env['CONTENT_TYPE'] = self.headers.type
            env['CONTENT_TYPE'] = self.headers.typeheader
        length = self.headers.getheader('content-length')
        if length:
            env['CONTENT_LENGTH'] = length
        referer = self.headers.getheader('referer')
        if referer:
            env['HTTP_REFERER'] = referer
        accept = []
        for line in self.headers.getallmatchingheaders('accept'):
            if line[:1] in "\t\n\r ":
                accept = accept + line[7:].split(',')
        env['HTTP_ACCEPT'] = ','.join(accept)
        ua = self.headers.getheader('user-agent')
        if ua:
            env['HTTP_USER_AGENT'] = ua
        co = filter(None, self.headers.getheaders('cookie'))
        if co:
            env['HTTP_COOKIE'] = ', '.join(co)
        # XXX Other HTTP_* headers
        # Since we're setting the env in the parent, provide empty
        # values to override previously set values
                  'HTTP_USER_AGENT', 'HTTP_COOKIE', 'HTTP_REFERER'):
            env.setdefault(k, "")

        self.send_response(200, "Script output follows")

        decoded_query = query.replace('+', ' ')

        if self.have_fork:
            # Unix -- fork as we should
            args = [script]
            if '=' not in decoded_query:
            nobody = CGIHTTPServer.nobody_uid()
            self.wfile.flush() # Always flush before forking
            pid = os.fork()
            if pid != 0:
                # Parent
                pid, sts = os.waitpid(pid, 0)
                # throw away additional data [see bug #427345]
                while select.select([self.rfile], [], [], 0)[0]:
                    if not self.rfile.read(1):
                if sts:
                    self.log_error("CGI script exit status %#x", sts)
            # Child
                except os.error:
                os.dup2(self.rfile.fileno(), 0)
                os.dup2(self.wfile.fileno(), 1)
                #hack to import python scripts due to permission restrictions
                #regarding launching another interpreter instance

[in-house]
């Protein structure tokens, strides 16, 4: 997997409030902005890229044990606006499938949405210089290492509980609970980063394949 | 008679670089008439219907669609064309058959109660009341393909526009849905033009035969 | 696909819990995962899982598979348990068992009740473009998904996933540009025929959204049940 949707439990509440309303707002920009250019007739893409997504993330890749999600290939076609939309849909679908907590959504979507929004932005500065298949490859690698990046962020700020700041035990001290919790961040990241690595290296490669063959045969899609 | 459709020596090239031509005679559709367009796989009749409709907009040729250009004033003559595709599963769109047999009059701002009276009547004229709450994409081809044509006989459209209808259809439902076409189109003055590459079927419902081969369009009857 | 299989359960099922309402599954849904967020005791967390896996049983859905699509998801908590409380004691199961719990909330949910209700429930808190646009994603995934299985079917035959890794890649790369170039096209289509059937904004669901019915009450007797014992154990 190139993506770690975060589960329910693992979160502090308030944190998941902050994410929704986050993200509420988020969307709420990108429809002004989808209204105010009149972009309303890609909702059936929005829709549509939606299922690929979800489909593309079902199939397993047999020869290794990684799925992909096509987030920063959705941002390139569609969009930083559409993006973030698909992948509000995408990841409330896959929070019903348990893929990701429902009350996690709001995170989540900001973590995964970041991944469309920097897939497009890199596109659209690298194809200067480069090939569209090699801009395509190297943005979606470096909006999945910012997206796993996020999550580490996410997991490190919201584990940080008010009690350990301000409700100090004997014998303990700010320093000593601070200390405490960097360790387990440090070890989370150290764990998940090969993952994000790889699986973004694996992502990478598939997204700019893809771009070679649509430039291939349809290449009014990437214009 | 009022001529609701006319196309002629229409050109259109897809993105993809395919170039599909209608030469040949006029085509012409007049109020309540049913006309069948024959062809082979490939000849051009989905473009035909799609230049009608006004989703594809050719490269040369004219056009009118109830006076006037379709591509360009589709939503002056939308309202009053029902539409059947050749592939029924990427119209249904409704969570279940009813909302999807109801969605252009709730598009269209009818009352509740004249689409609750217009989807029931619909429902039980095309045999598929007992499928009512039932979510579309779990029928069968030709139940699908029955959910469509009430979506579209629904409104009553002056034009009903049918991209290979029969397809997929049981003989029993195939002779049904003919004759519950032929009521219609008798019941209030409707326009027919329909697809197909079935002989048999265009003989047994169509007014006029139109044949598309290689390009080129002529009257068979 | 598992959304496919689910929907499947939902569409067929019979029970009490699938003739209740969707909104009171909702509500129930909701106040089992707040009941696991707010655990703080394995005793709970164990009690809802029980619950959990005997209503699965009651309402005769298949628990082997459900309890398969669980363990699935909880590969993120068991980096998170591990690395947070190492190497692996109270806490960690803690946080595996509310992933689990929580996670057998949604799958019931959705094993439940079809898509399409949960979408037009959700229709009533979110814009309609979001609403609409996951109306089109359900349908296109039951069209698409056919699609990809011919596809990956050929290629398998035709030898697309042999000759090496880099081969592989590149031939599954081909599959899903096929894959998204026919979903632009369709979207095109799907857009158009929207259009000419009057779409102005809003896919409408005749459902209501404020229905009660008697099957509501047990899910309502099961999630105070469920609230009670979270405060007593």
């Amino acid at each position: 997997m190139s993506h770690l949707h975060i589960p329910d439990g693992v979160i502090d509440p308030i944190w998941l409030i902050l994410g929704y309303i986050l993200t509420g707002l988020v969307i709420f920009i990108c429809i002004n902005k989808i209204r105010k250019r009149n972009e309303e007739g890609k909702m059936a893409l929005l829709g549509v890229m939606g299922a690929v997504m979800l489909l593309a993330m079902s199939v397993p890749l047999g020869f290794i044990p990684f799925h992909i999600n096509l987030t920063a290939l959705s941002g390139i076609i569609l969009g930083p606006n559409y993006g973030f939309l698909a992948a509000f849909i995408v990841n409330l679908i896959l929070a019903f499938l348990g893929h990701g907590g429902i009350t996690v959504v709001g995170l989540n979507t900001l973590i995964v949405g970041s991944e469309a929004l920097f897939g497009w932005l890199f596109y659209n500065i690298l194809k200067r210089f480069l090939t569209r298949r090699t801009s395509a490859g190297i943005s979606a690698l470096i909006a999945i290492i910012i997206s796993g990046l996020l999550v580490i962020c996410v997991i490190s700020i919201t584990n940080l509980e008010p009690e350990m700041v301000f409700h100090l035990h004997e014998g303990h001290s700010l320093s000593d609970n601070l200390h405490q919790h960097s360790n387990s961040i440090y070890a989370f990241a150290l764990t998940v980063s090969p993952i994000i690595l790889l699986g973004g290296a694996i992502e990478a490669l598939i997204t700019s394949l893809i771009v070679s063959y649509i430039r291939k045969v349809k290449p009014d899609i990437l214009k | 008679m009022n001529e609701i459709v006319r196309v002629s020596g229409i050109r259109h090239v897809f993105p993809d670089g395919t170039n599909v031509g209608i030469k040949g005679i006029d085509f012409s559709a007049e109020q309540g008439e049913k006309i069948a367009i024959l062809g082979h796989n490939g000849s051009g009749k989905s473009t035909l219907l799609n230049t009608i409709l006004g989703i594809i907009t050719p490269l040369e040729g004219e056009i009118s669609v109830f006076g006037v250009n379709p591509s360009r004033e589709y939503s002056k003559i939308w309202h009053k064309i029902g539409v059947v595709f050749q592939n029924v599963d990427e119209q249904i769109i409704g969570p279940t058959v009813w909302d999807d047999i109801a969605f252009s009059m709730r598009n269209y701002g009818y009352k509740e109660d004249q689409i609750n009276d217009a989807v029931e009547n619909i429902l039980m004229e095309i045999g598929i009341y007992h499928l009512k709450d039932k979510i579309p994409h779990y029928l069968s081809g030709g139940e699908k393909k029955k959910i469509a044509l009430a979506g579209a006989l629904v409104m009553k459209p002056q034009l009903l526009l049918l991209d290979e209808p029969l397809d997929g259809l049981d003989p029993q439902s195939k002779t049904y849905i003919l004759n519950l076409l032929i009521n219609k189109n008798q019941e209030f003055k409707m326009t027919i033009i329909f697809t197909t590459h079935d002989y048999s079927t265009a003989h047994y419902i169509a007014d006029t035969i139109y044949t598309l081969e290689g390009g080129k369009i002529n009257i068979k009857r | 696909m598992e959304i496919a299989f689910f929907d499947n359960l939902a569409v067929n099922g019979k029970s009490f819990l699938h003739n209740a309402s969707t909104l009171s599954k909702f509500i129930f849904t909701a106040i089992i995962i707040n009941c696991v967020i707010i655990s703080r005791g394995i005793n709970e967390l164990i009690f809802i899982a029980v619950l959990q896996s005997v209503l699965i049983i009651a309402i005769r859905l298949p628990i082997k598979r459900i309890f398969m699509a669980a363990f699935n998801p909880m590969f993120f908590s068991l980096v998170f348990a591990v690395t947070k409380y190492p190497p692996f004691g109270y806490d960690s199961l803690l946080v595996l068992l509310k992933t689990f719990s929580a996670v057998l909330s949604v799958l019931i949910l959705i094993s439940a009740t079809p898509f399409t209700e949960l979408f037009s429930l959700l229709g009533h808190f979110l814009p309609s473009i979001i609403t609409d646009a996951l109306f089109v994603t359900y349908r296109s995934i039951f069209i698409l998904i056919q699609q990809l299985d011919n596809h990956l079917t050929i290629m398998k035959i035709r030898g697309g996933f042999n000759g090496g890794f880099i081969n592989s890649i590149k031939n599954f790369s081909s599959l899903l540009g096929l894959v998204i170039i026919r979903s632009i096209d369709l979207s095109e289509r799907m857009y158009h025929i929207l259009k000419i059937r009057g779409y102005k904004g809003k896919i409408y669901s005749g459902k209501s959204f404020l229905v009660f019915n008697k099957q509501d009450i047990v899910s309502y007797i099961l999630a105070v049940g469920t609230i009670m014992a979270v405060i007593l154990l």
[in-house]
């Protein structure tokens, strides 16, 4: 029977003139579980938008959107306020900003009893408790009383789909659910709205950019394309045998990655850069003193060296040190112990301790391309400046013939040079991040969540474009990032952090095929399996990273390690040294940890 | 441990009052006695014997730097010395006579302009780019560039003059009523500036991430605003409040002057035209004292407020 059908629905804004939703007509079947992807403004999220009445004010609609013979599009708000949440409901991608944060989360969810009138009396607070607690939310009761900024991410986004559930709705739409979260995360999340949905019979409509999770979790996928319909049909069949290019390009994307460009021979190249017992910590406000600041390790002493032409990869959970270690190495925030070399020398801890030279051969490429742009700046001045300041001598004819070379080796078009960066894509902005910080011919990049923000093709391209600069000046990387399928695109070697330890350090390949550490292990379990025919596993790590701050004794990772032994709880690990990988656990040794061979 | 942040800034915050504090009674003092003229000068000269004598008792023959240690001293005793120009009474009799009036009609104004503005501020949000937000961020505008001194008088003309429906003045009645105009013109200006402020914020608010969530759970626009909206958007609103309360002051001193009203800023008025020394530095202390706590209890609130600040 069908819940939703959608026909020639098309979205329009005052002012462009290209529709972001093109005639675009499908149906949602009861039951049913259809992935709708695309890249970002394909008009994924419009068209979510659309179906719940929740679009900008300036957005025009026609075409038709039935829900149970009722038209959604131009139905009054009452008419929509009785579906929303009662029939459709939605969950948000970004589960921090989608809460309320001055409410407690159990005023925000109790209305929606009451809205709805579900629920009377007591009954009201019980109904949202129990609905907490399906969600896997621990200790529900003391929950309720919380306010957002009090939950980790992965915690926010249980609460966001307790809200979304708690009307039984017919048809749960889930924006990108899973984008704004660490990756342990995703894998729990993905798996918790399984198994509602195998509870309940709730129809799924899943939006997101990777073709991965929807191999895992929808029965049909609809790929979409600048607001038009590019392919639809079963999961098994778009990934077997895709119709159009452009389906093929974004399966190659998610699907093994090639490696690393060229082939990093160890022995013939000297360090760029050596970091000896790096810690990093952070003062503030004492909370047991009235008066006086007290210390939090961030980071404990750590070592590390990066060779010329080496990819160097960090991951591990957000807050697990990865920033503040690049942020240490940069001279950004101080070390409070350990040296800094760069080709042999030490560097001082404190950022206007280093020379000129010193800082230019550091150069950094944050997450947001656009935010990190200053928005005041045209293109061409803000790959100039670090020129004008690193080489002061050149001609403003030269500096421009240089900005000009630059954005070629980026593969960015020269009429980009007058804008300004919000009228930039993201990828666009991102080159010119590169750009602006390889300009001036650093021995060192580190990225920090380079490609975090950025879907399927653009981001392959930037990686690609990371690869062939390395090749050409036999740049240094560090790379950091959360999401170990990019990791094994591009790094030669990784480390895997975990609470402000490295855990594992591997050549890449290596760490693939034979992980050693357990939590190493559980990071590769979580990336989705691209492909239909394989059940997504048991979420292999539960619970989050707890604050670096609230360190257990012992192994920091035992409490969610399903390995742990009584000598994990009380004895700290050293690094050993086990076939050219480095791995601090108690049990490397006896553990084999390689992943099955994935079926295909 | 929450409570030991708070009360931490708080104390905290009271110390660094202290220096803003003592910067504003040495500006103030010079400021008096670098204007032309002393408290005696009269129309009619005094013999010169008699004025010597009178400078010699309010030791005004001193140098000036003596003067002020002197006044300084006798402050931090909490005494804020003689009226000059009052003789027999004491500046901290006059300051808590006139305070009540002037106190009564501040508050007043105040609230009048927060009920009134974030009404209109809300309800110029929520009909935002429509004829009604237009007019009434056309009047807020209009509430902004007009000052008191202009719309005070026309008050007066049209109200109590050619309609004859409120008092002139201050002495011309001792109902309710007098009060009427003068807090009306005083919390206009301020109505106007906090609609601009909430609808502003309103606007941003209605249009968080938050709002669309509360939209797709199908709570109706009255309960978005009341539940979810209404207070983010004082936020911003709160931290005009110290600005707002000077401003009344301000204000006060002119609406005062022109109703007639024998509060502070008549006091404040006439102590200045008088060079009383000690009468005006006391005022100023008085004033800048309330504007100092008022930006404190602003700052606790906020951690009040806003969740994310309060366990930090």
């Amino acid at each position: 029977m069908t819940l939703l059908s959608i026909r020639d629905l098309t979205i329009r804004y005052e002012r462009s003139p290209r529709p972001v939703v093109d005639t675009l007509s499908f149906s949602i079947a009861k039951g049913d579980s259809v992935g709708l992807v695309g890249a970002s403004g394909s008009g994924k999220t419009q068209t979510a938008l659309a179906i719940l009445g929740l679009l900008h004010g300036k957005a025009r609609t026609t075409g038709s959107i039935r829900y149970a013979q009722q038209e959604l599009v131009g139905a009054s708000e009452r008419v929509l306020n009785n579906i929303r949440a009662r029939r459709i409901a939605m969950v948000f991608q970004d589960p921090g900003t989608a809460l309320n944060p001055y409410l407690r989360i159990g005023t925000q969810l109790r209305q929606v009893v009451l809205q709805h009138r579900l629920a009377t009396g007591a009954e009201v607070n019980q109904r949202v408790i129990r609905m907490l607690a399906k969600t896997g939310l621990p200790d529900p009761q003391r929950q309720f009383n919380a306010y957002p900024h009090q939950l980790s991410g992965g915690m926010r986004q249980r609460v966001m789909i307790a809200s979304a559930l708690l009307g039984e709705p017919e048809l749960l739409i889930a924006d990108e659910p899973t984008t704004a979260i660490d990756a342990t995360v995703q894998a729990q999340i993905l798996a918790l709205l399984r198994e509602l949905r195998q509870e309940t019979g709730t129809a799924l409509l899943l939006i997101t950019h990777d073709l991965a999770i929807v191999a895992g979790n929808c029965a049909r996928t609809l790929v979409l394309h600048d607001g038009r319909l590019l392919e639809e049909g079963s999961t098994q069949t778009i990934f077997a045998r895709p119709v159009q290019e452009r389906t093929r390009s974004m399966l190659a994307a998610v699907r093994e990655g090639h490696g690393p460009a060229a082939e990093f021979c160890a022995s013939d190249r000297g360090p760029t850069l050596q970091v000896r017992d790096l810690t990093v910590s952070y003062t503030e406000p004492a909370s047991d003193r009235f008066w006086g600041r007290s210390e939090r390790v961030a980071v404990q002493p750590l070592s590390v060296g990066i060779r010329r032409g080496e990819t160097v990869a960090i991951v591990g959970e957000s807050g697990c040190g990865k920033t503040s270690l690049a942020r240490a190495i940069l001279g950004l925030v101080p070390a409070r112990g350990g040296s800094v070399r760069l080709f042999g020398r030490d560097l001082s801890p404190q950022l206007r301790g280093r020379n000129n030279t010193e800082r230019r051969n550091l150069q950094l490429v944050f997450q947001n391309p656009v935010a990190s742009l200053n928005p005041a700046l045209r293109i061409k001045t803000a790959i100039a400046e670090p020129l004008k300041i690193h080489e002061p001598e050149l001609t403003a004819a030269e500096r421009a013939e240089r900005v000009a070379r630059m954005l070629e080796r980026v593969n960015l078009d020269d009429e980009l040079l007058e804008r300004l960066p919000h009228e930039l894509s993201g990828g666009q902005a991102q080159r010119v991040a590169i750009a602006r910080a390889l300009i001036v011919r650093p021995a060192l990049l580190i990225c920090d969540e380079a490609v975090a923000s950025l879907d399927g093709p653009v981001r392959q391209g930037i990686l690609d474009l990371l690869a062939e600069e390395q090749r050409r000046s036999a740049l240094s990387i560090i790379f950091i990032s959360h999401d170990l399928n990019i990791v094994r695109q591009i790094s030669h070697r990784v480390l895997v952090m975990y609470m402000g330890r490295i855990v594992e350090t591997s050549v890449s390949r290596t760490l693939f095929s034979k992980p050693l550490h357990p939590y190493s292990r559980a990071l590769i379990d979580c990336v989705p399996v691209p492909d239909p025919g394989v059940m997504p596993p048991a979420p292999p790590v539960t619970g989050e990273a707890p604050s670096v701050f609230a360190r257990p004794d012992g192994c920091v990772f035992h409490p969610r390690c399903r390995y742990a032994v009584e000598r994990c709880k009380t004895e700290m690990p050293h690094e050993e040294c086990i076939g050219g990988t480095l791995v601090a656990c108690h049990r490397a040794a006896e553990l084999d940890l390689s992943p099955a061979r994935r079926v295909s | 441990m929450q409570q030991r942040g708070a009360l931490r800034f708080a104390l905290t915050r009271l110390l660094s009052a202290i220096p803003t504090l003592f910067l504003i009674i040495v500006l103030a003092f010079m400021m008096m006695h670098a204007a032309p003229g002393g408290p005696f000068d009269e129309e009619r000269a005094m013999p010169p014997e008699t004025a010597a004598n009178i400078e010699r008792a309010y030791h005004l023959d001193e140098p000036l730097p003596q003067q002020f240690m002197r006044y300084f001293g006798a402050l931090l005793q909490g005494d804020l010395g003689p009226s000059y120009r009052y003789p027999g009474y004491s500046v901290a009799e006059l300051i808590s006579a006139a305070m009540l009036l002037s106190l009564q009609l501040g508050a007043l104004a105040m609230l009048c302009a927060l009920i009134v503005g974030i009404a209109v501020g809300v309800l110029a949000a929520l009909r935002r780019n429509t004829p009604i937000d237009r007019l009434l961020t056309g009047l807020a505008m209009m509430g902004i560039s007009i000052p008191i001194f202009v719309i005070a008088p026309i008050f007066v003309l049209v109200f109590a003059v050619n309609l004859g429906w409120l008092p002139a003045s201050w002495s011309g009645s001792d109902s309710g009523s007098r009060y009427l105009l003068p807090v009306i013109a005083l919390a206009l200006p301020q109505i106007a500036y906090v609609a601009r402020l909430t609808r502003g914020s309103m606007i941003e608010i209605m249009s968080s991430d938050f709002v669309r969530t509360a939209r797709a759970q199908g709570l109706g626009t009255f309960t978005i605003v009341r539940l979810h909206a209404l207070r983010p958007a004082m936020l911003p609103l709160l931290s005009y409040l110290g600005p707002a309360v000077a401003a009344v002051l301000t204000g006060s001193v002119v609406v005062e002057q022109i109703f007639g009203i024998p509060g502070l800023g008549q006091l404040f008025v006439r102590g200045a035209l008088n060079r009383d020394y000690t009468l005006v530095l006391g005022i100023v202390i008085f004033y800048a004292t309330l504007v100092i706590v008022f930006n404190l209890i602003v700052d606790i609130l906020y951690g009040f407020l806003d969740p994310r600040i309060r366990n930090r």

root, ext = os.path.splitext(scriptfile)
                if ext == '.py':
                    root, script = os.path.split(root)
                    os.execve(scriptfile, args, os.environ)
                self.server.handle_error(self.request, self.client_address)

PORT = 8080

handler = DroidCGIHandler
handler.cgi_directories = ['/cgi-bin']
httpd = BaseHTTPServer.HTTPServer((ADDRESS, PORT), handler)
print "serving at port", PORT

For a bit of fun I threw the following little CGI script together. It serves up a page which indicates the device’s last know position on a google map mark up.

# coding: utf-8 
# /sdcard/sl4a/cgi-bin/droidcgi.py

import cgi
import datetime

import android

form = cgi.FieldStorage()
print 'Content-Type: text/html\n'

print """<html>
<title>Mat's Droid</title>

for field in form:
    print form.getvalue(field)

droid = android.Android()
location = droid.getLastKnownLocation().result
print 'This page is being served from my Droid. My last known position is'
print 'Latitude %f, Longitude %f' % (location['network']['latitude'],
time = datetime.datetime.fromtimestamp(int(str(location['network']['time'])[:10]))
print 'Last Updated %s' % time.isoformat(' ')
print '<br>'
print '<img src="http://maps.googleapis.com/maps/api/staticmap?center=%f,%f&zoom=17&size=400x400&maptype=hybrid&markers=color:blue%%7Clabel:A%%7C%f,%f&sensor=true"/>' % (location['network']['latitude'],
print '</html>'

Check it out.

My Droid Webserver

My Droid Webserver

Got ya: If your service provider proxies your Internet connection you will likely not be able to connect from the Internet to your device. And if you want it to work at home via wireless simply setup your router to forward 8080 traffic onto your device.